We woke to a fresh but sunny morning at the Drummonds Reserve in the Badgingarra National Park, I was up about 05.30 beetling around while the sun rose and seemingly slightly later than where we are house sitting at the moment.
Knowing my place in our marriage, I dutifully put the kettle on, being quite as a mouse so as not to wake Caroline, we were in no rush this morning and her grumpiness would only give me a hard time if I woke her so let “sleeping dogs lie” I say!!
With my coffee I sat quietly and sent our coordinates to a website we use to track our travels, I somehow need to ask our technical office (Caroline) how we can integrate them to the blog so all our readers can see where we are as well, it’s a pretty cool thing and how we do it is I send our coordinates to a repeater station via High Frequency radio that we use in the truck and as soon as I have a confirmation signal I know the positions has been posted, there just must be a way on getting our coordinate’s to
Let sleeping dogs lie
Following everyone in to the camp spot at Hi Vallee Farm
Anyway as the day came up and the sunshine started top stream through the windows on Roobie, Caroline’s coffee was cooling on the side, she must have smelt the aroma of her morning drink, as I saw a hand appear to beckon to me from above the doona, it wasn’t a problem we had plenty of time as we had arrived late then got to bed even later we didn’t even know what the place looked like where we had stayed last night.
You get a brief idea what the place looks like from when to pull in, as the headlights slew around you get a glimpse, but that’s about all, so I had a walk around to see just what Drummonds Reserve was like in the early morning light, it was a great little place, there were no facilities, just nice open areas to park and rubbish bins that appeared to be empty which is a good sign.
We had made a conscious decision not to cook breakfast this morning, but instead grab a breakfast treat at the Badgingarra Roadhouse where we would wait for the rest of
our 4wd group to catch up with us.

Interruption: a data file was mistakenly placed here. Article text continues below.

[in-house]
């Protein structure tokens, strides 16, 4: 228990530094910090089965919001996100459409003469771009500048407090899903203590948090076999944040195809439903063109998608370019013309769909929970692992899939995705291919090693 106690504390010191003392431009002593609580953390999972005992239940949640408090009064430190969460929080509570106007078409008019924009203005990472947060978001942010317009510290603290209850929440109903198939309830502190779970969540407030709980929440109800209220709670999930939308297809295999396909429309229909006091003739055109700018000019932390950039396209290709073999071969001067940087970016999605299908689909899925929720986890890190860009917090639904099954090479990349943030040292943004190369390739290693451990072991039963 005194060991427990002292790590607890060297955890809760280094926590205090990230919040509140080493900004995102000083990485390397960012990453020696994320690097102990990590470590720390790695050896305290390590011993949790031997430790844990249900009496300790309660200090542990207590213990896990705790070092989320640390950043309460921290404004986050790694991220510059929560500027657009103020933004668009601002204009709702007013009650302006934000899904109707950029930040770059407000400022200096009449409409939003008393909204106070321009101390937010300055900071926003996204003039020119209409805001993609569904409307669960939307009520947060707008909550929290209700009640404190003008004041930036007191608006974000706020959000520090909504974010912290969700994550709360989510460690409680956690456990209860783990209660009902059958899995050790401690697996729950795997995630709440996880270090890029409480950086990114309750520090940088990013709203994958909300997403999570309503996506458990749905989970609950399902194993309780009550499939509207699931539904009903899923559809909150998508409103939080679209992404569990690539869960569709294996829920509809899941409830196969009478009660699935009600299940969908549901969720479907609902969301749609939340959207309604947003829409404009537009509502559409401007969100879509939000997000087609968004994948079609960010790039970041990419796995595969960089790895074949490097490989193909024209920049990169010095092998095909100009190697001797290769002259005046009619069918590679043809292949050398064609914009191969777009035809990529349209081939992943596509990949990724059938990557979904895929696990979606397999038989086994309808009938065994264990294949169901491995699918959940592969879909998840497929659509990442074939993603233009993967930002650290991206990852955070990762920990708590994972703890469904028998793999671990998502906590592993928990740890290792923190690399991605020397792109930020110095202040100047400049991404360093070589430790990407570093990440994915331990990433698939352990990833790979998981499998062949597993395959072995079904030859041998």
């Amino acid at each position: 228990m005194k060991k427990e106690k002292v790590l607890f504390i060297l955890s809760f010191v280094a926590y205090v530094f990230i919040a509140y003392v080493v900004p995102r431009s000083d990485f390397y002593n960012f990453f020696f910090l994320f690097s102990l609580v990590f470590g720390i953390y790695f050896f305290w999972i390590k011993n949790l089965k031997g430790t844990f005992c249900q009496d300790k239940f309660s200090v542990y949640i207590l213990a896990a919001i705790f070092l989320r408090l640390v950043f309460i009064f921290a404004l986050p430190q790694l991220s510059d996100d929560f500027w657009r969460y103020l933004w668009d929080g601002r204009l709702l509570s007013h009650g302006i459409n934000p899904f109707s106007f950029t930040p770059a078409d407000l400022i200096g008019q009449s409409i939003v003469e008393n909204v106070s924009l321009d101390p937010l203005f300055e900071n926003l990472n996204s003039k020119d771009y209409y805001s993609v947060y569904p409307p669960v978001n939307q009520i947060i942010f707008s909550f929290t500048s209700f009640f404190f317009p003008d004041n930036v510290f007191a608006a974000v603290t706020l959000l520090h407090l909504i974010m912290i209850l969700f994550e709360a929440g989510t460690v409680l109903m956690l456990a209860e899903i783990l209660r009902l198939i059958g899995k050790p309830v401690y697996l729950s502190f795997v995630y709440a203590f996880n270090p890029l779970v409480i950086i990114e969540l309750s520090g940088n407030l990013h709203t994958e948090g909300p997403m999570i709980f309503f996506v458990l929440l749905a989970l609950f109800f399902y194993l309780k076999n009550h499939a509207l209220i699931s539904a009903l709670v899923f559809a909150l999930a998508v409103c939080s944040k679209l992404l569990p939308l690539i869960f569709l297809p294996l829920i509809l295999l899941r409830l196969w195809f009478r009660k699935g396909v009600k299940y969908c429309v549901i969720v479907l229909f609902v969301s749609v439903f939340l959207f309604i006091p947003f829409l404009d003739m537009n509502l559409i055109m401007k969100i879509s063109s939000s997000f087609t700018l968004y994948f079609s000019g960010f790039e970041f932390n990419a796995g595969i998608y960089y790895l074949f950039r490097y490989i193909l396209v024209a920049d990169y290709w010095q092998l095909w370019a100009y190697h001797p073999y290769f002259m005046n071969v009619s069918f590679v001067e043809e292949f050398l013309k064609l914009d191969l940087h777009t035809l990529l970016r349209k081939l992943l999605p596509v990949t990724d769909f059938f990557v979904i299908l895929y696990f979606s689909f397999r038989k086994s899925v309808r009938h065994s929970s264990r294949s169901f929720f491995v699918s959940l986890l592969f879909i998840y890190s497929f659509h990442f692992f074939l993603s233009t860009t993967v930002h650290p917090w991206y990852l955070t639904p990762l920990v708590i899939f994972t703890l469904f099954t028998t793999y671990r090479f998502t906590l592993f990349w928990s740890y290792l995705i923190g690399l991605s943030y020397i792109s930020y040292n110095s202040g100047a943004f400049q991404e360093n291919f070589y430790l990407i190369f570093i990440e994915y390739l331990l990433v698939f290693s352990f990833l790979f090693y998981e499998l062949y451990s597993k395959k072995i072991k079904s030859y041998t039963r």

This weekend we had the responsibility of doing breakfast on Sunday and Monday for Andy, Karen, Peter and Leigh, as they had the responsibility of doing evening meals whilst we were at Hi Vallee farm.
All the produce was picked up before we left, just so we didn’t have to dash about in unfamiliar territory if we were short of something, but there was a twist, about 5 weeks ago I had a conversation with Peter about Black Pudding, which is a sausage made with pigs blood and before you repulse read the following explanation from Wikipedia:
In England blood sausage is called Black Pudding. The ingredients include pig's blood, suet, bread, barley and oatmeal. The most common kind of German blutwurst is made from fatty pork meat, beef blood and filler such as barley. Though already cooked and "ready to eat" it is usually served warm.
We left Drummond Ranges before Trev and Peta, they were getting their own breakfast, so we did the twenty minute run in
Let sleeping dogs lie
The short walk to Stock yard valley caves
to the Roadhouse and got something to eat, they turned up half an hour later. Andy and Karen and the other eight vehicles all left from the IGA car park in Bullsbrook at 08.30 and we were just on our second cup of coffee when Andy b phoned and said they would be with us in 40 minutes, so hang on there.
Everyone turned up and flooded in to the roadhouse, everyone fill up with Coffee, something to eat and also fuel for the vehicles, when everyone was done we got on the way for the final run into Hi Vallee farm.
We pulled onto the farm and once through the main gate had about a 2 kilometre run across the land until we got to the homestead where we were greeted by the owner Don and his wife Joy, a couple who were in their late 60’s or maybe their very early 70’s, she was a little lady cheerful in disposition and he was a big jolly fellow with a great beard and was wearing shorts and thongs.
Don lead us down to the camp area and gave us a
Let sleeping dogs lie
The geological rock strucure